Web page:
As you may have noticed from past posts, I have a very jaded view of the term "innovation." It is a term used by industry to mean "lets introduce something new to make money" which, in and of itself, is not necessarily a bad thing. The problem is that when business talks to government, "innovation" swings to "focus government R&D efforts towards to subsidized short-term industrial efforts to create something we can monetize." If that is too long for you, it simply means science loses.
Which is why I am somewhat horrified to read the Globe and Mail article entitled "Tech alliance pushes for federal innovation ministry."
Don't get me wrong - there is some good stuff in there. Revamp Industry Canada to better reflect a move towards fast moving high-tech industries? Right with you. Move the Science, Tech and Innovation work under a full top-level minister? I'm totally good with that. Focus the ministry exclusively on "innovation?"
Not so much.
The article as written, and what I have seen about the proposal, both suggest a focus on business innovation in Canada which, as we all know, is horribly broken by the Conservative's misguided and ill-informed attempts to reform it. The problem is - as the article notes - that the Conservative efforts disincentivized business R&D by trying to force government and academia to do R&D for business. Since government and academic researchers are largelyill-equipped to dobusiness R&D, this was doomed to fail. Worse, while failing, the effort would take down Canada's extremely successful public interest and basic science efforts.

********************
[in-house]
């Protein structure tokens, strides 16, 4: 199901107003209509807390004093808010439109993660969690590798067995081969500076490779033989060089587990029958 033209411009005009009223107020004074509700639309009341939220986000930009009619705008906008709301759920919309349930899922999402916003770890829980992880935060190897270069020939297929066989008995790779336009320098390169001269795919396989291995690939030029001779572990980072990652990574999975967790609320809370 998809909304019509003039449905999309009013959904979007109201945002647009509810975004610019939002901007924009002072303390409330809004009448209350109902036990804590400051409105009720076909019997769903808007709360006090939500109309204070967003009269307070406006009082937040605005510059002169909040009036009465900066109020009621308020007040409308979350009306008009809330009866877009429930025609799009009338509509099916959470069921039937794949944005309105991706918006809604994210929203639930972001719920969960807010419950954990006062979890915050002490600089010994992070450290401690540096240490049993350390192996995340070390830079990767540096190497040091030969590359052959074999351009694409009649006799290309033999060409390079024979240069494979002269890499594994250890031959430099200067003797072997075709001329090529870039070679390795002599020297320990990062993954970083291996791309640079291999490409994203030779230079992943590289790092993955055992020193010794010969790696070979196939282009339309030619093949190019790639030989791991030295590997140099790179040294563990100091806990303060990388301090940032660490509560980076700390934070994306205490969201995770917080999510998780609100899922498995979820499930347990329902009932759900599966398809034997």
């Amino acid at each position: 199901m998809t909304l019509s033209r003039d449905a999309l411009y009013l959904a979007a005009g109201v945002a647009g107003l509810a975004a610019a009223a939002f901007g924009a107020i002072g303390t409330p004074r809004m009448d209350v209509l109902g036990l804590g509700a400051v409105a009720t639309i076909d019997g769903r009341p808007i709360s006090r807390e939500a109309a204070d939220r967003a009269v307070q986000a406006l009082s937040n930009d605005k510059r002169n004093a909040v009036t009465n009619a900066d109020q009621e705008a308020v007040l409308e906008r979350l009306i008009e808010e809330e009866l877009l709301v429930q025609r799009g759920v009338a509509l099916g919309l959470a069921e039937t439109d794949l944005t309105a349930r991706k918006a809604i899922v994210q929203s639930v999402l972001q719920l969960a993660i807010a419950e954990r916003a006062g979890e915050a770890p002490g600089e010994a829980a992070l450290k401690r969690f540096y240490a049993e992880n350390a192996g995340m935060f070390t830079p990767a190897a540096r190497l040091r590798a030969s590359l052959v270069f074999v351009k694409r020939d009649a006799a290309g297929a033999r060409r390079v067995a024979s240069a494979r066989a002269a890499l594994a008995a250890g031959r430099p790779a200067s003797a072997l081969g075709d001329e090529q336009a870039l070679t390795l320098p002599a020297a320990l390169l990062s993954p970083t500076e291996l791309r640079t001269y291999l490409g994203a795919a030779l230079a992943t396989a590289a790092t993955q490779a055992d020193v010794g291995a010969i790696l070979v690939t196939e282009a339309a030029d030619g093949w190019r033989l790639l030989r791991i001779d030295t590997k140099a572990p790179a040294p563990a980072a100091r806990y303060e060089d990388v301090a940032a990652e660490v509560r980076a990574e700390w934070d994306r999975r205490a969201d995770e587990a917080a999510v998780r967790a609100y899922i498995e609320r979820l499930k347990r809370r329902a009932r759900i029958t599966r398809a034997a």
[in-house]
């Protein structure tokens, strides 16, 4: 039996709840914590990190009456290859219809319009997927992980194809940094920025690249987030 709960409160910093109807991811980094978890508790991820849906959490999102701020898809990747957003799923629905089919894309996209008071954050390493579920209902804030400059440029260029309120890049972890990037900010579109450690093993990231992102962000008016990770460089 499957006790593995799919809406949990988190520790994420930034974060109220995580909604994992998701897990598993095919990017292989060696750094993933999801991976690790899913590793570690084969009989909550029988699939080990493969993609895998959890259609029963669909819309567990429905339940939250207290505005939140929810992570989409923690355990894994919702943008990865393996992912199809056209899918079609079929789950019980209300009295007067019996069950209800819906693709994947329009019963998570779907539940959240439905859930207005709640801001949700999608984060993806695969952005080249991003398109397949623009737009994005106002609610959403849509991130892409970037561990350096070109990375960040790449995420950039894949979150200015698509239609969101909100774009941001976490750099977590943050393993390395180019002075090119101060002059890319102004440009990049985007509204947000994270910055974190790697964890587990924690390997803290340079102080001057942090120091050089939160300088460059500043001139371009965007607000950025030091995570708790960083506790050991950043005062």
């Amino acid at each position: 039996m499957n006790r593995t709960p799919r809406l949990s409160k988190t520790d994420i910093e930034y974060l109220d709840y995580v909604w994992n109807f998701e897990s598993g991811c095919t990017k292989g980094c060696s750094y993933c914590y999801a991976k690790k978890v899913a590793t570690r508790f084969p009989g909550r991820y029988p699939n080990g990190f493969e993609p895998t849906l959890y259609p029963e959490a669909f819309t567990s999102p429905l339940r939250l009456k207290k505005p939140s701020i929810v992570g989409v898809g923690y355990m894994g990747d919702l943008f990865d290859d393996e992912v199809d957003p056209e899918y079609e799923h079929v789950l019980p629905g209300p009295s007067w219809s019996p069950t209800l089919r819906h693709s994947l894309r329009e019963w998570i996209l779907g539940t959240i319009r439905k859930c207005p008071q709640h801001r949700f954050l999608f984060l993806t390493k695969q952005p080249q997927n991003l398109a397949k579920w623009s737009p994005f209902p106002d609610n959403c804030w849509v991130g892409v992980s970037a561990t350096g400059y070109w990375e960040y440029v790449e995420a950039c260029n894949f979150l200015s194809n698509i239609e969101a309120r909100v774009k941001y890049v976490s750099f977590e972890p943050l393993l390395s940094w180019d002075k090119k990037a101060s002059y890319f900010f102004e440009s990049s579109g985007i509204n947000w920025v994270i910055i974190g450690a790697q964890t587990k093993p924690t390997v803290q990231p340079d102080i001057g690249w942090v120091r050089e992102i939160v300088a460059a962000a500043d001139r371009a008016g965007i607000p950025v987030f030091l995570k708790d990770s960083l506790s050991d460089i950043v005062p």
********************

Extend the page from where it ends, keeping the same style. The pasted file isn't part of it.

So, as written, it is a bad idea. Good goals, and some good, realistic, ideas, but - shall we say - incomplete. So I'll put forward my $0.05 (since we got rid of the penny, adding my two cents would be less than useful).
By all means elevate innovation to a full minister, but realize that innovation does not stand alone. It needs basic, curiosity-based, and applied science at its base. So....
- Create a "Ministry of Science, Technology and Innovation," where science is explicitly included and appreciated.
- Put basic science - and science that is either too risky or too expensive for business to be able to do - back into NRC's mandate.
- By all means, let us keep a dedicated cadre of scientists and engineers at NRC to help transition this basic science work to industry, but reduce its footprint while increasing its focus.
- Remove the requirements for industry involvement in NSERC, CIHR, and SSHRC grants.
- Create specific, separate, programs (i.e. money pots) for industry-affiliated R&D. Make this money in addition to existing NSREC/CIHR/SSHRC money, and make sure that industry has skin in the game by making it 50/50 government/industry funded.
- Don't try to pick winners/losers in technologies. By all means invest in some strategic areas, but allow the scientists and opportunity to look in other areas as well - you never know what will happen.
- Ensure that government scientists/engineers are able to transition their ideas from the lab to market through an incubator of sorts. Details will be tricky, but the scientists doing the work may see potential that external industry may not see, and we should allow these scientists/engineers an opportunity to run with the idea.
- Recognize that other science-based departments need to thrive, but need to focus on science for the social good. So fund them appropriately, and give them back the mandates that were removed by the Conservatives.
These are just a few ideas, and they are presented not to replace the CATA proposal, but to refine and augment it. And honestly, the specifics may not even be good. But I feel strongly that a top-level ministry cannot be focused on Innovation, and only have science as a subordinate focus. Science, by its nature, is about the future while Innovation, by *its* nature, is about the now. The every-moving fuzzy region in between is where opportunity exists, and we must be sure that this fuzzy region exists by nurturing both the science and the innovation that border it.